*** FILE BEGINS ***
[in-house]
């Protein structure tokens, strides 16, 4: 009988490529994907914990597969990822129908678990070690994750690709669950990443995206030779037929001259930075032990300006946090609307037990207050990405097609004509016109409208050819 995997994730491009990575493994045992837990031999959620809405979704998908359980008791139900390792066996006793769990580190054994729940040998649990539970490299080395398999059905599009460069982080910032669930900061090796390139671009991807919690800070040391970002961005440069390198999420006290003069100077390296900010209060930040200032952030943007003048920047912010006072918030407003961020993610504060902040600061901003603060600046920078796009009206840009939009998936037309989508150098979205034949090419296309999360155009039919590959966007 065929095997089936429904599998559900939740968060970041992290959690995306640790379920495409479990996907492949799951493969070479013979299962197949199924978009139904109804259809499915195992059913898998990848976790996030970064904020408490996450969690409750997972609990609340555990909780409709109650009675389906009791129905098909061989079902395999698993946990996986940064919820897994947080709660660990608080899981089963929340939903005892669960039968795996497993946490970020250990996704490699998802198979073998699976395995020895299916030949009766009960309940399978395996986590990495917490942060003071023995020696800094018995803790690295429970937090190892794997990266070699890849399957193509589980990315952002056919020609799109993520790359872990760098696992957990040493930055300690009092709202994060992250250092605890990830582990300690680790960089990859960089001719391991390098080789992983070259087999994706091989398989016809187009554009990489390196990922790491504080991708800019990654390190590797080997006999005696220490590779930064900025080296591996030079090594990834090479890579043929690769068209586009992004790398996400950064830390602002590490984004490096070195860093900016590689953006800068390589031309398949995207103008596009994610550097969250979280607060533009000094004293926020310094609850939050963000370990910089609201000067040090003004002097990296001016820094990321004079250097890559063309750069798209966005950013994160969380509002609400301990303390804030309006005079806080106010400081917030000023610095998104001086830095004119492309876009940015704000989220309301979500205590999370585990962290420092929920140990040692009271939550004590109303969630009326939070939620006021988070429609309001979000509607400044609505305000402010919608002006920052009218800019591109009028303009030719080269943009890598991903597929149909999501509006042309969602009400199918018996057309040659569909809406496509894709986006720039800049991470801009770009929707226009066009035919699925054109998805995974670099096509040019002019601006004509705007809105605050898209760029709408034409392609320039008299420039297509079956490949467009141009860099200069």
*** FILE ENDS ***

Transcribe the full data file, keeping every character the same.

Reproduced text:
[in-house]
């Protein structure tokens, strides 16, 4: 009988490529994907914990597969990822129908678990070690994750690709669950990443995206030779037929001259930075032990300006946090609307037990207050990405097609004509016109409208050819 995997994730491009990575493994045992837990031999959620809405979704998908359980008791139900390792066996006793769990580190054994729940040998649990539970490299080395398999059905599009460069982080910032669930900061090796390139671009991807919690800070040391970002961005440069390198999420006290003069100077390296900010209060930040200032952030943007003048920047912010006072918030407003961020993610504060902040600061901003603060600046920078796009009206840009939009998936037309989508150098979205034949090419296309999360155009039919590959966007 065929095997089936429904599998559900939740968060970041992290959690995306640790379920495409479990996907492949799951493969070479013979299962197949199924978009139904109804259809499915195992059913898998990848976790996030970064904020408490996450969690409750997972609990609340555990909780409709109650009675389906009791129905098909061989079902395999698993946990996986940064919820897994947080709660660990608080899981089963929340939903005892669960039968795996497993946490970020250990996704490699998802198979073998699976395995020895299916030949009766009960309940399978395996986590990495917490942060003071023995020696800094018995803790690295429970937090190892794997990266070699890849399957193509589980990315952002056919020609799109993520790359872990760098696992957990040493930055300690009092709202994060992250250092605890990830582990300690680790960089990859960089001719391991390098080789992983070259087999994706091989398989016809187009554009990489390196990922790491504080991708800019990654390190590797080997006999005696220490590779930064900025080296591996030079090594990834090479890579043929690769068209586009992004790398996400950064830390602002590490984004490096070195860093900016590689953006800068390589031309398949995207103008596009994610550097969250979280607060533009000094004293926020310094609850939050963000370990910089609201000067040090003004002097990296001016820094990321004079250097890559063309750069798209966005950013994160969380509002609400301990303390804030309006005079806080106010400081917030000023610095998104001086830095004119492309876009940015704000989220309301979500205590999370585990962290420092929920140990040692009271939550004590109303969630009326939070939620006021988070429609309001979000509607400044609505305000402010919608002006920052009218800019591109009028303009030719080269943009890598991903597929149909999501509006042309969602009400199918018996057309040659569909809406496509894709986006720039800049991470801009770009929707226009066009035919699925054109998805995974670099096509040019002019601006004509705007809105605050898209760029709408034409392609320039008299420039297509079956490949467009141009860099200069």